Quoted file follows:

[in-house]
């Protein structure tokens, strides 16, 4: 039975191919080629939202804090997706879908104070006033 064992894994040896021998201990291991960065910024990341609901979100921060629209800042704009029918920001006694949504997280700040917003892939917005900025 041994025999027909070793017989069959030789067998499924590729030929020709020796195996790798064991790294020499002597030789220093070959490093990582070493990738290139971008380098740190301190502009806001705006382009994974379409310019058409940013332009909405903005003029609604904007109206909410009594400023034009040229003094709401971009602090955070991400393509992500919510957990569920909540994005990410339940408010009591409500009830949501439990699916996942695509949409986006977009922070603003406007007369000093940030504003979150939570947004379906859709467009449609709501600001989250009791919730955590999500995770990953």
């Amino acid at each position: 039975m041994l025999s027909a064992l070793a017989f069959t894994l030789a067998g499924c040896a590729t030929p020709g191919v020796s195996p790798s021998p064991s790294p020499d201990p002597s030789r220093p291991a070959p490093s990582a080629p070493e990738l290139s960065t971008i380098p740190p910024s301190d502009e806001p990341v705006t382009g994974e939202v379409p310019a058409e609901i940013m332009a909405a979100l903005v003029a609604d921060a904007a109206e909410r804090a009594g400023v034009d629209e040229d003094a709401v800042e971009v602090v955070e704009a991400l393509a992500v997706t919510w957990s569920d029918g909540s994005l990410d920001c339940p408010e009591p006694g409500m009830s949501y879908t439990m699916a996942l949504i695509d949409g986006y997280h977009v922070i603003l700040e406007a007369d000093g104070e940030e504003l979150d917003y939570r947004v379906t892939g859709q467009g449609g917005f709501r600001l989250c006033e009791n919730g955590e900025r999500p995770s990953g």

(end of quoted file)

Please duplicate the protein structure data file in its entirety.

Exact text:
[in-house]
């Protein structure tokens, strides 16, 4: 039975191919080629939202804090997706879908104070006033 064992894994040896021998201990291991960065910024990341609901979100921060629209800042704009029918920001006694949504997280700040917003892939917005900025 041994025999027909070793017989069959030789067998499924590729030929020709020796195996790798064991790294020499002597030789220093070959490093990582070493990738290139971008380098740190301190502009806001705006382009994974379409310019058409940013332009909405903005003029609604904007109206909410009594400023034009040229003094709401971009602090955070991400393509992500919510957990569920909540994005990410339940408010009591409500009830949501439990699916996942695509949409986006977009922070603003406007007369000093940030504003979150939570947004379906859709467009449609709501600001989250009791919730955590999500995770990953």
């Amino acid at each position: 039975m041994l025999s027909a064992l070793a017989f069959t894994l030789a067998g499924c040896a590729t030929p020709g191919v020796s195996p790798s021998p064991s790294p020499d201990p002597s030789r220093p291991a070959p490093s990582a080629p070493e990738l290139s960065t971008i380098p740190p910024s301190d502009e806001p990341v705006t382009g994974e939202v379409p310019a058409e609901i940013m332009a909405a979100l903005v003029a609604d921060a904007a109206e909410r804090a009594g400023v034009d629209e040229d003094a709401v800042e971009v602090v955070e704009a991400l393509a992500v997706t919510w957990s569920d029918g909540s994005l990410d920001c339940p408010e009591p006694g409500m009830s949501y879908t439990m699916a996942l949504i695509d949409g986006y997280h977009v922070i603003l700040e406007a007369d000093g104070e940030e504003l979150d917003y939570r947004v379906t892939g859709q467009g449609g917005f709501r600001l989250c006033e009791n919730g955590e900025r999500p995770s990953g």